The Bloomberg article indicated that, “The Trump administration is increasingly preoccupied with its efforts to reach a peace deal with North Korea and avoid a trade war with China. Vice Premier Liu He — who is President Xi Jinping’s top aide for economic matters — will be in Washington this week for talks with the administration on ways to resolve the trade dispute between the two countries.”
On Tuesday, Bloomberg writers Toluse Olorunnipa and Jenny Leonard reported that, “White House economic adviser Larry Kudlow said an agreement on a new North American Free Trade Agreement would demonstrate the U.S. can avoid a trade conflict with China.”
However, the article noted that, “Speaking at an event hosted by Axios, Kudlow said he saw the odds of the U.S., Canada and Mexico agreeing on a new Nafta deal at a slim 51-49. ‘I don’t want to play anyone’s hand,’ said Kudlow. ‘They are working very hard.'”
China Trade Issues
Wall Street Journal writers Lingling Wei and Bob Davis reported on the front page of Tuesday’s Wall Street Journal that, “The U.S. and China are closing in on a deal that would give China’s ZTE Corp. a reprieve from potentially crippling U.S. sanctions in exchange for Beijing removing tariffs on billions of dollars of U.S. agricultural products, said people in both countries briefed on the deal.”
The article noted that, “A deal isn’t completed and could fall apart as discussions continue, particularly since the U.S. side is sharply divided over how to deal with China.”
Tuesday’s article added that, “In return for the potential relief on ZTE, the people say, China would agree to hold back tariffs on a variety of U.S. agricultural products it announced in early April as retaliation for U.S. tariffs on Chinese steel and aluminum exports. The U.S. products targeted include ginseng and pork.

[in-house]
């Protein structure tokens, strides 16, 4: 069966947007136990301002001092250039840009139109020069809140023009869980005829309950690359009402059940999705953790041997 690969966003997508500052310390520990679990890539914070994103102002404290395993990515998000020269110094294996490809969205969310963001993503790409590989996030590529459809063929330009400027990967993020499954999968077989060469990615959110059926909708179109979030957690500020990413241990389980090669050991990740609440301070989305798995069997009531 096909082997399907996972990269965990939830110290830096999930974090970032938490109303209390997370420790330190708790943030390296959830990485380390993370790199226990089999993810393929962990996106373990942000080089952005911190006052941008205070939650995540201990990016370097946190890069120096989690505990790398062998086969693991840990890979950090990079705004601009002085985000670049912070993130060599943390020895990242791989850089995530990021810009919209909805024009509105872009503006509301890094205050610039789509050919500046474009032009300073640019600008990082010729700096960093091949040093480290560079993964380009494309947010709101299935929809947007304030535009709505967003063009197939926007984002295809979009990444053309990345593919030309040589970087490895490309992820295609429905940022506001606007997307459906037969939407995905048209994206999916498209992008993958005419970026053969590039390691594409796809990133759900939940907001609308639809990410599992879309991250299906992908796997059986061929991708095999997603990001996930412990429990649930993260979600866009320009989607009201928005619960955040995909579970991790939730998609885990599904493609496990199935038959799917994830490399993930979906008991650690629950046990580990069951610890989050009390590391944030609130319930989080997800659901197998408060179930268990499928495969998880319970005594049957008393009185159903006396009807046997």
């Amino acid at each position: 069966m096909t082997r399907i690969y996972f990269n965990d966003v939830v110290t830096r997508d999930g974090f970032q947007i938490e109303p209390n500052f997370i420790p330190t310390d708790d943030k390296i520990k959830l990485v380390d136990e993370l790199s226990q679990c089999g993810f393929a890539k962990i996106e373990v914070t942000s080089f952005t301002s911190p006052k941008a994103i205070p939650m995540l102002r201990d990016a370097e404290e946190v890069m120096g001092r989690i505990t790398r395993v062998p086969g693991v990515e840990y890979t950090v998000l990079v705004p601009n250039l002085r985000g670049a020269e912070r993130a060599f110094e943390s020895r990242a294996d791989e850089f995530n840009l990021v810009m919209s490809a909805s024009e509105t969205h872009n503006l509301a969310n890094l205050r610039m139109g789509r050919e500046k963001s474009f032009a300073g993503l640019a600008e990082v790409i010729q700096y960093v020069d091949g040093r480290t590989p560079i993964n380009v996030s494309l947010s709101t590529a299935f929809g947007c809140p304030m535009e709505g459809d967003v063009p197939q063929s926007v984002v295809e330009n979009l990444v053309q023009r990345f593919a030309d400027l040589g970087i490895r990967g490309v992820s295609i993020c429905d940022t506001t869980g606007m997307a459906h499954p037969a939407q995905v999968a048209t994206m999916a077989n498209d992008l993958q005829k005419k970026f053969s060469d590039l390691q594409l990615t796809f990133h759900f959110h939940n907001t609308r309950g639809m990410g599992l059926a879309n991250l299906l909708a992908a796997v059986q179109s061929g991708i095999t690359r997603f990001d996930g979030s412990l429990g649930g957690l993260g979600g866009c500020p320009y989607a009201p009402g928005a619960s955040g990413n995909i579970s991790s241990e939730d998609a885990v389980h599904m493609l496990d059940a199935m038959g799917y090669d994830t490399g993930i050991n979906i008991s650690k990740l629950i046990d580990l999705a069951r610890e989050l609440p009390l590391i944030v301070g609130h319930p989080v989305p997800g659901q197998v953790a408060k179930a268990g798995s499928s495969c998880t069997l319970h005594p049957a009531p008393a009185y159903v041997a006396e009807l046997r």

“China would also ease some nontariff restrictions on American farm products as part of the potential pact, according to the people. For instance, since late last year, China has tightened quality testing for U.S. soybeans, resulting in the crop getting held up at Chinese ports.”
Trade negotiations are continuing with China. They have been making hundreds of billions of dollars a year from the U.S., for many years. Stay tuned!— Donald J. Trump (@realDonaldTrump) May 15, 2018
And Reuters News reported today that, “The United States is seeking a trade deal with China, White House economic adviser Larry Kudlow said on Tuesday as talks between the world’s two economic powerhouses resume in Washington this week.
“Kudlow, speaking in a live interview with Politico news outlet, said he backed U.S. Treasury Secretary Steven Mnuchin’s efforts to reach an agreement with Beijing and that both countries must take action.”
The article stated that, “Kudlow told Politico that the United States was not looking for a trade war with China and that it was not clear what action the United States would take toward ZTE.”